2. Pass by reference(aliasing) : This technique uses in/out-mode semantics. Changes made to formal parameter do get transmitted back to the caller through parameter passing. Any changes to the formal parameter are reflected in the actual parameter in the calling environment as formal parameter receives a reference (or pointer) to the actual data. This method is also called as <em>call by reference. This method is efficient in both time and space.

      filter_none

      edit
      close

      play_arrow

      link
      brightness_4
      code

      // C program to illustrate
      // call by reference
      #include <stdio.h>
        
      void swapnum(int* i, int* j)
      {
          int temp = *i;
          *i = *j;
          *j = temp;
      }
        
      int main(void)
      {
          int a = 10, b = 20;
        
          // passing parameters
          swapnum(&a, &b);
        
          printf("a is %d and b is %d\n", a, b);
          return 0;
      }

      chevron_right

      
      

      Output:

      a is 20 and b is 10
      
  3. Write a program in C to print the following pattern:

    ABCDEFGFEDCBA
    ABCDEF FEDCBA
    ABCDE   EDCBA
    ABCD     DCBA
    ABC       CBA
    AB         BA
    A           A



    filter_none

    edit
    close

    play_arrow

    link
    brightness_4
    code

    #include <stdio.h>
      
    int main()
    {
      
        char ch = 'A', ch1;
        int i, j, n = 7;
      
        for (int i = 0; i < n; i++) {
            for (int j = 'A'; j < 'A' + (2 * n) - 1; j++) {
                if (j >= ('A' + n - 1) + i)
                    printf("%c",
                           (char)(('A' + n - 1)
                                  - (j % ('A' + n - 1))));
                else if (j <= ('A' + n - 1) - i)
                    printf("%c", (char)j);
                else
                    printf(" ");
            }
            printf("\n");
        }
      
        return 0;
    }

    chevron_right

    
    

    Output:

    ABCDEF FEDCBA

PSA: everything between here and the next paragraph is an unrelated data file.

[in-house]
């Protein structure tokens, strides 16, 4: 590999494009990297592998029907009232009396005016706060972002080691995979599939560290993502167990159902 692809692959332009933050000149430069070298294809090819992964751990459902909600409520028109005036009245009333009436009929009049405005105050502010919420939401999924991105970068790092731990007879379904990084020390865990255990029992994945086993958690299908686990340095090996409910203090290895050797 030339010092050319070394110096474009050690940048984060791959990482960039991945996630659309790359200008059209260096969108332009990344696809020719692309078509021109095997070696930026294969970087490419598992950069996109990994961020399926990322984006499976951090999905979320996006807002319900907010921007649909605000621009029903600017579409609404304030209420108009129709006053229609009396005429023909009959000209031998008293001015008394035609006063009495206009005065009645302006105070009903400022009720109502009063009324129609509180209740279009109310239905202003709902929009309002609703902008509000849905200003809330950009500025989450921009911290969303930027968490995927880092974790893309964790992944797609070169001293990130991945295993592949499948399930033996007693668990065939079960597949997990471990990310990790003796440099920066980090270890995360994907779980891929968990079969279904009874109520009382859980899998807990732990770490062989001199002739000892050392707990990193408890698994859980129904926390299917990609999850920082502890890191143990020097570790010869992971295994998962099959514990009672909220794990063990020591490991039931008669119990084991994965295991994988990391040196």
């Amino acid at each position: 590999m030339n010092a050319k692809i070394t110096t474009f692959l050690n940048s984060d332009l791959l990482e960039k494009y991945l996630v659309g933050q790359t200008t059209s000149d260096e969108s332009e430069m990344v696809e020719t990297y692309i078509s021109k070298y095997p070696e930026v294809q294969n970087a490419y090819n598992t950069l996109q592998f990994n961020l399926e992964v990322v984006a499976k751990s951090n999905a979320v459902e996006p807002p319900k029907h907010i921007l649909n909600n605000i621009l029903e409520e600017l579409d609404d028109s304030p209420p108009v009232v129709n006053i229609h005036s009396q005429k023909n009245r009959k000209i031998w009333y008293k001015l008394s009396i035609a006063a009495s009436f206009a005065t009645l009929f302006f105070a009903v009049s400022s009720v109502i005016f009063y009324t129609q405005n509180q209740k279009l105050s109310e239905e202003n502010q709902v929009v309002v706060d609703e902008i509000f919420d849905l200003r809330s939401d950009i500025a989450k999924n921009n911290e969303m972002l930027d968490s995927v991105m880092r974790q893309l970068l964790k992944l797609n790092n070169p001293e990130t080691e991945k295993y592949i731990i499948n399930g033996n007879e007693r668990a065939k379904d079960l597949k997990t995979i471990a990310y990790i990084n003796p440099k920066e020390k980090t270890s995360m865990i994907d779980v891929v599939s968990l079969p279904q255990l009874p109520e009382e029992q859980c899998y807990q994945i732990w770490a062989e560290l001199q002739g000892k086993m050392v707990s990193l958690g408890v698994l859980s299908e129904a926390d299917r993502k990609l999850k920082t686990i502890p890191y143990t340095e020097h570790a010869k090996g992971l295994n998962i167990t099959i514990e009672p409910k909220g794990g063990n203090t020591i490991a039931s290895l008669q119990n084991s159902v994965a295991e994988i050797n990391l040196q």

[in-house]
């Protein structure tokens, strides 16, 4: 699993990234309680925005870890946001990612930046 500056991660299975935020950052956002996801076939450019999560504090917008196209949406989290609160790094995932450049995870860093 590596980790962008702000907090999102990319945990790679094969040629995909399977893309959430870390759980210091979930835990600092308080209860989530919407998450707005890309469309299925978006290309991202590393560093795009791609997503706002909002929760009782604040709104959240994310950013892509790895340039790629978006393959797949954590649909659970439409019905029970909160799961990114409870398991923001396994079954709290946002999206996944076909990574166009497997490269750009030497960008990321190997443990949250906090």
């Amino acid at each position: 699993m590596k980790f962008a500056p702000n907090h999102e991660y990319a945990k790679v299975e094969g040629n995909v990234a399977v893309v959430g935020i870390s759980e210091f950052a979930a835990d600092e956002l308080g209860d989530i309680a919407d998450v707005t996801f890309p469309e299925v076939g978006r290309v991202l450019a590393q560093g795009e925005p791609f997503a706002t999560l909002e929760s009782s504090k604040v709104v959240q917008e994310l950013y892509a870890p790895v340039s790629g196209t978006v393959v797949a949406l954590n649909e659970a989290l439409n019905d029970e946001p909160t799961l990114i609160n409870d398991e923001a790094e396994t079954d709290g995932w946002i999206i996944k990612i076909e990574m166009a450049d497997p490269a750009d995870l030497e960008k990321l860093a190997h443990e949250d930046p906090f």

ABCDE   EDCBA
    ABCD     DCBA
    ABC       CBA
    AB         BA
    A           A
    
  4. Write a program to check whether the given character is in upper case, lower case or non alphabetic character.

    filter_none

    edit
    close

    play_arrow

    link
    brightness_4
    code

    #include <stdio.h>
      
    // Driver Code
    int main()
    {
        char ch;
        int ascii;
      
        // Get the character
        scanf("%c", &ch);
      
        // Get ASCII value of the character
        ascii = ch;
      
        if (ascii >= 65 && ascii <= 91)
            printf("%c is an UpperCase character", ch);
      
        else if (ascii >= 97 && ascii <= 122)
            printf("%c is an LowerCase character", ch);
      
        else
            printf("%c is not an aplhabetic character", ch);
      
        return 0;
    }

    chevron_right

    
    

    Output:

    A is an UpperCase character
    a is an LowerCase character
    0 is not an aplhabetic character
    
  5. What are the disadvantages of if-else-if ladder?

    if-else-if ladder

    Here, a user can decide among multiple options. The if statements are executed from the top down. As soon as one of the conditions controlling the if is true, the statement associated with that if is executed, and the rest of the ladder is bypassed. If none of the conditions is true, then the final else statement will be executed.

    Syntax:

    if (condition)
        statement;
    else if (condition)
        statement;
    .
    .
    else
        statement;
    

    if-else-if-ladder

    Example:

    filter_none

    edit
    close

    play_arrow

    link
    brightness_4
    code

    // C++ program to illustrate if-else-if ladder
      
    #include <iostream>
    using namespace std;
      
    int main()
    {
        int i = 20;
      
        if (i == 10)
            cout << "i is 10";
        else if (i == 15)
            cout << "i is 15";
        else if (i == 20)
            cout << "i is 20";
        else
            cout << "i is not present";
    }

    chevron_right

    
    

    Output:

    i is 20
    

    Disadvantage:

    • The if-else-if ladder are hard to understand and modify.
    • As the length of if-else-if ladder increases, the readability of the program decreases.
    • In situations involving a series of decisions one after the other, each decision or condition may involve expressions which result in integer value. In these situations, the usage of the if-else-if ladder is not recommended. Instead of this statement, we go for the switch statement.
  6. What are the principles of recursion? Explain in detail.

    The process in which a function calls itself directly or indirectly is called recursion and the corresponding function is called as recursive function. Using recursive algorithm, certain problems can be solved quite easily. Examples of such problems are Towers of Hanoi (TOH), Inorder/Preorder/Postorder Tree Traversals, DFS of Graph, etc.